Someone else will do it
Credit: Pixar Animation Studios

Someone else will do it

September 7, 2022 David Slack

Social media is always super excited to let me know about clever new technology. The latest recommendation is the Laundry Jet, a domestic revolution in a tube! Tired of walking to the laundry? A vacuum-powered laundry chute whisks away your dirty T-shirts and socks from any room with a Laundry Jet port installed. Off it goes, to be taken care of by… well, who knows, who cares, right?! Maybe a robot, maybe poor old mum.


The online demonstration had a couple of teenage boys sauntering past the chute and casually chucking their washing into it to be sucked away, out of sight and mind. They looked quite oblivious to anything other than the annoyance of having had to deal with dirty clothes at all. I suppose a person of warmer disposition might say, ‘Gosh, isn't it exciting; don't you love the future,’ or even, ‘That takes me back to the good old days when those department stores moved everything by tube. Funny how the past can become the future.’


Grate pains

But what I see in the casual, dare I say slovenly, way these males are biffing laundry into the tubes is a certain kind of laziness routinely enabled and encouraged by modern life. Can't be bothered making spaghetti bolognese or at least beans on toast? Can't bear the ordeal of standing for a few minutes in a takeaway? No problem, keep those feet right there on the sofa, Uber Eats have got you covered, bro… Grating cheese too arduous? No worries, here's a packet of it, all grated for you. No need to stop and compare prices with a block of the stuff… Love having a dog but don't feel like actually walking it? No problem! Call our walking service!


I will readily acknowledge that all of these services may have a valid basis. I accept that they may create earning opportunities for somebody and all the rest of it. But it niggles me. It makes me uneasy about the direction it might be taking us, this consumer-indulgence culture.


(Ready peeled) couch potatoes

The movie WALL-E depicts a humanity that has so comprehensively trashed, drained and burned up the planet that its coddled inhabitants have become useless lounger-bound lumps being transported away into space to some alternative Planet B future.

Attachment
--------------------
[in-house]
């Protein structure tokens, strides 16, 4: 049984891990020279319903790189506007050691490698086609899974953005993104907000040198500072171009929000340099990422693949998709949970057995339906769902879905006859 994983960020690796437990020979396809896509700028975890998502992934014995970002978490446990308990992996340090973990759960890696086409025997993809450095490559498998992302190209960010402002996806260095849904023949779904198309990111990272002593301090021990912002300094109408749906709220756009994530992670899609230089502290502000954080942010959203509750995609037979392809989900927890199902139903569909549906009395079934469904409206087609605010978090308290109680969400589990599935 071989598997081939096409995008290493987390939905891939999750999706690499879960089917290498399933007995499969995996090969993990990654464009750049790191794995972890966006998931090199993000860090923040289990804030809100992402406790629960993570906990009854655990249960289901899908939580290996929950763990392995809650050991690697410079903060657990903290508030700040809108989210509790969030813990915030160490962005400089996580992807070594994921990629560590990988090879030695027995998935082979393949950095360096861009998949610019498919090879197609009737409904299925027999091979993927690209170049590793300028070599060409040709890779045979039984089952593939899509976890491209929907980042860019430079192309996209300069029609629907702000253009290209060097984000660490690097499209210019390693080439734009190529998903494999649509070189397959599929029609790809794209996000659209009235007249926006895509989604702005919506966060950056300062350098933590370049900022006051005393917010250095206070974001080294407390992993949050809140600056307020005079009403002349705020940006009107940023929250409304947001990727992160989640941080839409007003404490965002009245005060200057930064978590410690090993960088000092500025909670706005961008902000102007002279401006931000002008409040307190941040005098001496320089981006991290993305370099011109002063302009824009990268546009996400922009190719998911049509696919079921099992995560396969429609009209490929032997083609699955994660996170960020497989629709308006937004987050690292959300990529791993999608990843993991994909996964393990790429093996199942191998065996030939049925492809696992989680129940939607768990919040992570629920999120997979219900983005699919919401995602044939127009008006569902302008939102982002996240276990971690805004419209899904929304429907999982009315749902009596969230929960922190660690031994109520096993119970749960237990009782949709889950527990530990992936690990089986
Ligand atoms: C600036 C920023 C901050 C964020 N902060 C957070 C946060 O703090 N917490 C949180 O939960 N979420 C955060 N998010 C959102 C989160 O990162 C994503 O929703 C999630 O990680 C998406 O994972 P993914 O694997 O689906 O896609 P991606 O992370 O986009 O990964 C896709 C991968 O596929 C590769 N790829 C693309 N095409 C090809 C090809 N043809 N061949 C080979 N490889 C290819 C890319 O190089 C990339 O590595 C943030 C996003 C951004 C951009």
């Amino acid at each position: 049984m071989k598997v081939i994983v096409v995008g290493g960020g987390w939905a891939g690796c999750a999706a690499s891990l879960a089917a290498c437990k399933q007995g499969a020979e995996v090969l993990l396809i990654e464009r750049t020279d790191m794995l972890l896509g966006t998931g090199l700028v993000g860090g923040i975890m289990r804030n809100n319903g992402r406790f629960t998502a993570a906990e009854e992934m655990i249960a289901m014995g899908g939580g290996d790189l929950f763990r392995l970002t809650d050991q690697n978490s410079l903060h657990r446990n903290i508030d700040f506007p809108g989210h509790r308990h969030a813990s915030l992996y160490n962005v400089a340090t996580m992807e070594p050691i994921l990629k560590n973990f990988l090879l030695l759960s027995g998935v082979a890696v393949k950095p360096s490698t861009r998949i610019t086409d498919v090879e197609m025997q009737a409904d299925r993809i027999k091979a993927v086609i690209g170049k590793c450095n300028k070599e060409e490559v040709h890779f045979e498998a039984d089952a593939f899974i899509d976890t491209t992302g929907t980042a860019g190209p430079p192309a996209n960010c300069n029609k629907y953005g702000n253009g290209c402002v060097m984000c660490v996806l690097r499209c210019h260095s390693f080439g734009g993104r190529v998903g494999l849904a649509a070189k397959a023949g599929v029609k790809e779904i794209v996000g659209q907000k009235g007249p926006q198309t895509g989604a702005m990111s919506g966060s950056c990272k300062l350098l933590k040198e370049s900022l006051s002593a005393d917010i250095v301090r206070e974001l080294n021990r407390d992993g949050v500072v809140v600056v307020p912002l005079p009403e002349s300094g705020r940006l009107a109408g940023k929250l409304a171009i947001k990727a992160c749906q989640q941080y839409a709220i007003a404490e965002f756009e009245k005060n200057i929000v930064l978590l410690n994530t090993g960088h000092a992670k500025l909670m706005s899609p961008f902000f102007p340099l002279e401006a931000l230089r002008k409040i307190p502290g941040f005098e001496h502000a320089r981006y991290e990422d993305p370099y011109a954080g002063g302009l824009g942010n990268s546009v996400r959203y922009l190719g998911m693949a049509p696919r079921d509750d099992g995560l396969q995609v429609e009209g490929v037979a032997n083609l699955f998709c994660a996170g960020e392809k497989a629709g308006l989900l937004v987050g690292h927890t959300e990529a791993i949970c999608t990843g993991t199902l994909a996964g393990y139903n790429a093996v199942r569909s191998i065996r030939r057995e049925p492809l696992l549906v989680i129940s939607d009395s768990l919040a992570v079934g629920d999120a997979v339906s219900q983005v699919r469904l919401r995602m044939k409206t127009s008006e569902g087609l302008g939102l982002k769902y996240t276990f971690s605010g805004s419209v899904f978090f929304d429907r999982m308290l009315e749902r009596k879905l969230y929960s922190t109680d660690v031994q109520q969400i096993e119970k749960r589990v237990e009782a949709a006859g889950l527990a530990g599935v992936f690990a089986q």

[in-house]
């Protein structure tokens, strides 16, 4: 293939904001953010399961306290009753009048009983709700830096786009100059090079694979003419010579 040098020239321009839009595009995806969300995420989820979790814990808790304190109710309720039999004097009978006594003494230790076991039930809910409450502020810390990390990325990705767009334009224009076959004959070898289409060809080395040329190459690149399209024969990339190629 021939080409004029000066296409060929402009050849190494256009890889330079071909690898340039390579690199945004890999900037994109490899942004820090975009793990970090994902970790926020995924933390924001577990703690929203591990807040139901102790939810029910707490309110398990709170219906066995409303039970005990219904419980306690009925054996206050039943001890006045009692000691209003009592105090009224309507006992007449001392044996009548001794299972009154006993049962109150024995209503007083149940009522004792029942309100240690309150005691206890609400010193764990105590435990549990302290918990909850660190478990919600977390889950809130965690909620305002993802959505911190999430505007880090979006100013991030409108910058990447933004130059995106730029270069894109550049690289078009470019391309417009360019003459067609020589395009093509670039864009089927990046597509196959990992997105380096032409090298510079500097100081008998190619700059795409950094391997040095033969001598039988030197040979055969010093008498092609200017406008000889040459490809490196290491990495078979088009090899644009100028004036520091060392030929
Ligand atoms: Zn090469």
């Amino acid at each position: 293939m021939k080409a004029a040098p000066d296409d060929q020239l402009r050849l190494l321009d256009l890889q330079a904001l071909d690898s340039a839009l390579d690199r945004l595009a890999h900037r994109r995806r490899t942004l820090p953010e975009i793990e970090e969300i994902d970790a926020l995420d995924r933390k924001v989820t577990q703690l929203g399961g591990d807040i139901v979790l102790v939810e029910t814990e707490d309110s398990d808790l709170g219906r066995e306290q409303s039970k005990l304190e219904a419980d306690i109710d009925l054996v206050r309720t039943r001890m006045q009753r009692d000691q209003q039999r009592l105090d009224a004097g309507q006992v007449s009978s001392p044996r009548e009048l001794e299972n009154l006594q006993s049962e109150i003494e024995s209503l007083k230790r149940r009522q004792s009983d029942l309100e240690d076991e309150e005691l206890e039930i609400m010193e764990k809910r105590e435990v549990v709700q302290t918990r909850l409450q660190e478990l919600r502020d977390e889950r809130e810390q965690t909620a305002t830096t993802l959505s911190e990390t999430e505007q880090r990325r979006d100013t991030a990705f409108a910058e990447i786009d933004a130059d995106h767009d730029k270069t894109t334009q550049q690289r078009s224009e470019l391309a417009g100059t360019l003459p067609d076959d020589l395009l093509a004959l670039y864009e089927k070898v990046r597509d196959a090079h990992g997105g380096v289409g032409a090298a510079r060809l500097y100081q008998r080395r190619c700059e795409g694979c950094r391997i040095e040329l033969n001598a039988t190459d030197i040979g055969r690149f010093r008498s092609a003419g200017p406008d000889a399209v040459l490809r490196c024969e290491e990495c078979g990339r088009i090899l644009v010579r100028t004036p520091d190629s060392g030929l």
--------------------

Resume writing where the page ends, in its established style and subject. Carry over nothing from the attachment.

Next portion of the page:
I'm not saying laundry suction chutes and Uber Eats will ruin us. But also I am! They feel emblematic of a world that sees a climate crisis and then buys a bigger ute. A world that blithely assumes someone will figure out a solution for the climate crisis, so we can just keep doing what we’re doing. It feels as though things might not start getting better until people stop expecting everything to arrive on a plate.


George Monbiot’s new book Regenesis lays out something of a WALL-E scenario, but without the endearing qualities of Pixar’s movie. He wrote that by 2050 humanity will need twice as much food as it does today, even though the planet's production capacity is already red-lining. Only radical change can deliver us from this peril. Monbiot lays out options – which, reassuringly, do in fact exist, even if they’re pretty wild – such as microbial proteins 3D-printed into steaks and escalopes, or formed into sausages and nuggets. Never mind the Laundry Jet, look what’s coming for dinner!


And that brings us to the crucial point: there is a lightbulb. We just have to want to change it. Our problem is not a lack of solutions, it's a lack of will and purpose. I’m thankful for all the people who don't shrug their shoulders, who have the determination to do what is necessary to carry us forward. So much disaster can be averted simply by lifting ourselves out of complacency, by not making our lives easier and more indulged than is good for us.


We need to be leaning into this, or at a bare minimum walking down to the laundry, hanging out the washing and thinking about what else we might do.



David Slack is an Auckland-based author, radio and TV commentator and speechwriter, and a regular columnist for NZ Optics.